On the centennial of his legendary father’s birth, Frank Sinatra Jr. strives to defend the Sinatra legacy, and keep his father’s music alive
2015 has been a very good year for Frank Sinatra fans.
The centennial of the singer's birth (on December 12, 1915) has seen the release of the two-part HBO documentary All or Nothing At All, multiple exhibitions, an expansive radio rarities collection, several new books and biographies, even a special Sinatra-themed whiskey. This plethora of Sinatra-related events and activity seems to have quenched the thirst of even the most ardent Sinatra enthusiasts, but there is one man who is not entirely pleased with the hoopla.
For over 70 years, Frank Sinatra Jr. has stood, with great pride, in his legendary father's shadow. An accomplished singer himself, Sinatra Jr. served as his father's musical director and conductor for the final years of his father's career, and since Sinatra Sr.'s death in 1998, has served as one of the most prominent defenders of his legacy. Frank Jr.'s "Sinatra Sings Sinatra" tour plays to packed symphony halls and auditoriums around the world, harkening back to a long-past era of tuxedoed singers, big bands, and the Great American Songbook; in a word, class. But despite his accomplishments as both an entertainer and champion of the Sinatra legacy, the persistent rumors and controversies surrounding his father's life continues to haunt the 71-year old Sinatra Jr.
It's difficult to imagine Frank Sinatra Sr., renowned for his limitless artistic talent, emotive power as a performer, and, it must be noted, ferocious temper, as a "rather simple man," but that's exactly how his son describes him. The seemingly endless Sinatra scandals, hearsay, and rumours -- about shady goings-on in Las Vegas, connections to the mob, a bevy of celebrity bedfellows, alcohol abuse and more -- continue to plague the late singer's reputation, however legion and universally-acknowledged his musical accomplishments. But according to his son, the vast majority of this gossip is simply that: gossip, designed solely to enrich and aggrandize the gossipers while, at the same time, tarnish his father's image. And Sinatra Jr., who chooses and enunciates his words with great consideration and tact, has had enough of it.
We recently caught up with Frank Sinatra Jr. on the eve of the 100th anniversary of his father's birth to talk legacy, what makes great art, what he thinks of the activity surrounding the centennial, and what it's like to share a name, bloodline, and profession with the greatest entertainer of the 20th century.
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I'd imagine that when most people first meet you they're more likely to mention your father's accomplishments, as opposed to your own. I'll also guess that people have been doing that for most of your life. How does that make you feel? Doesn't it get old?
Well, you have to take it in perspective. In terms of his accomplishments as opposed to my accomplishments, mine are almost non-existent. He is the one who has made these great accomplishments, so you really can't blame people for gravitating toward what it is they know, and what it is they believe in.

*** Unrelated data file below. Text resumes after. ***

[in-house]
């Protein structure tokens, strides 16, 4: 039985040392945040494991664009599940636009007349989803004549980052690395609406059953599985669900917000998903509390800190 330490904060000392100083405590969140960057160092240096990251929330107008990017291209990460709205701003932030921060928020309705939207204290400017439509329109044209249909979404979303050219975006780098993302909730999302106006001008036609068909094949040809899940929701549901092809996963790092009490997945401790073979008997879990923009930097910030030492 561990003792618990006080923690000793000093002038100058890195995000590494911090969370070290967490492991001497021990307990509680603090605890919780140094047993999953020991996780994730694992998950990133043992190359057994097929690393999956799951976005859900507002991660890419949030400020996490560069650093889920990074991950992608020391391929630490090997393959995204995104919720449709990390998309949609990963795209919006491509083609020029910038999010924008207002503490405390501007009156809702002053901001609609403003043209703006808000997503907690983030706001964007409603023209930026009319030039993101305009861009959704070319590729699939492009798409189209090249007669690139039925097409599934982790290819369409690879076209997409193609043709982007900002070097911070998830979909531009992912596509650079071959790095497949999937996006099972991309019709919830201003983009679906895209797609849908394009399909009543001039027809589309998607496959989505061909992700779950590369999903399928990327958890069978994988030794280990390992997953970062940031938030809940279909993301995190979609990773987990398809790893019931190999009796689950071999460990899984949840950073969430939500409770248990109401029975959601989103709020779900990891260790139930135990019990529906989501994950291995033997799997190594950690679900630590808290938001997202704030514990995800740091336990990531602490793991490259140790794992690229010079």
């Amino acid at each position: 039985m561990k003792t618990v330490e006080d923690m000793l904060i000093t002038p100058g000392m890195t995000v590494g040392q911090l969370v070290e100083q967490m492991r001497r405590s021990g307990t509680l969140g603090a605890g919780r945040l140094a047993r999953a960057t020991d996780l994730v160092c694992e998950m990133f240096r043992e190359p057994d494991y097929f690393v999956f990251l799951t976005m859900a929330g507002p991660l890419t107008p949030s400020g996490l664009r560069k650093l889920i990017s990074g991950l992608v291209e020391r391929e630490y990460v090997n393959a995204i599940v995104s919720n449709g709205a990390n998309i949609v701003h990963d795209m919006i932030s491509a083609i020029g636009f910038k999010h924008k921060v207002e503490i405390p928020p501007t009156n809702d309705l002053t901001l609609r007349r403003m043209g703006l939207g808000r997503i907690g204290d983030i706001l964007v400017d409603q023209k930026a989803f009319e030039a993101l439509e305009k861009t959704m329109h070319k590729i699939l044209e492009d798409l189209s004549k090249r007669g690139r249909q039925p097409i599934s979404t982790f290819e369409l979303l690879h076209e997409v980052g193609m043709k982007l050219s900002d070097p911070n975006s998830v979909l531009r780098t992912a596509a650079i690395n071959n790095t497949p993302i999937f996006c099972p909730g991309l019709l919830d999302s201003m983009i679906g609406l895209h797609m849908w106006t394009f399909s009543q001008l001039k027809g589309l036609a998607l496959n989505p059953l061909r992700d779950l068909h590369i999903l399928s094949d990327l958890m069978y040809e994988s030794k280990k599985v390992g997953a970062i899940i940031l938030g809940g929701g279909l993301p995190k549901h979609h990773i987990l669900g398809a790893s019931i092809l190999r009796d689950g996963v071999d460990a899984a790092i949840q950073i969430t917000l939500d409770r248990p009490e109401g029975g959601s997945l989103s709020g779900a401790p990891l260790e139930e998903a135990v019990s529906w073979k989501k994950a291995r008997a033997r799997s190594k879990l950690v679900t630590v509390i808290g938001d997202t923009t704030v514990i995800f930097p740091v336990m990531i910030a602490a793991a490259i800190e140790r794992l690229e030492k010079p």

You've been the primary guardian of your father's legacy for some time now. Is that not an accomplishment in and of itself?
As a practicing entertainer, I've never had a hit record. I've never had a hit television show. I've never had a hit movie. Those are what are called, in the "trade," accomplishments, none of which I have actualized. Therefore, as I say, he is the one who has won Grammys, and Oscars, and all kinds of trophies, and awards, and accolades, and things like that. Not I. So I cannot begrudge people for applauding what it is they admire so much.
What would you say is the biggest public misconception about your father? It's now been 100 years since he was born, and there's been a lot of attention, a lot of events going on. What do you think the public still gets wrong, in large part, about your Dad?
I'll tell you what it is. There have been a plethora of articles in newspapers, magazines, there's a couple of new books out. And because of the nature of my travels, regrettably I have to read these terrible things. And the real bad thing is that there are stories that are told firsthand, secondhand, thirdhand, fourth-hand, fifth-hand. And it's like when you play "telephone" when you were a kid. When you whisper something in someone's ear that goes to the next -- and by the time it comes around the circle it's nowhere near what the first message was.
And all of these people, in order to aggrandize themselves, and, of course, to sell their writings, they add more falsity into these stories which are watered down so many times anyway. And most of that which they add is all fabrication, it is all scandalous, it is all controversial, it is, in many instances, criminal. And what they do to the reputation of a man who has been in his grave for nearly 18 years now is equally criminal.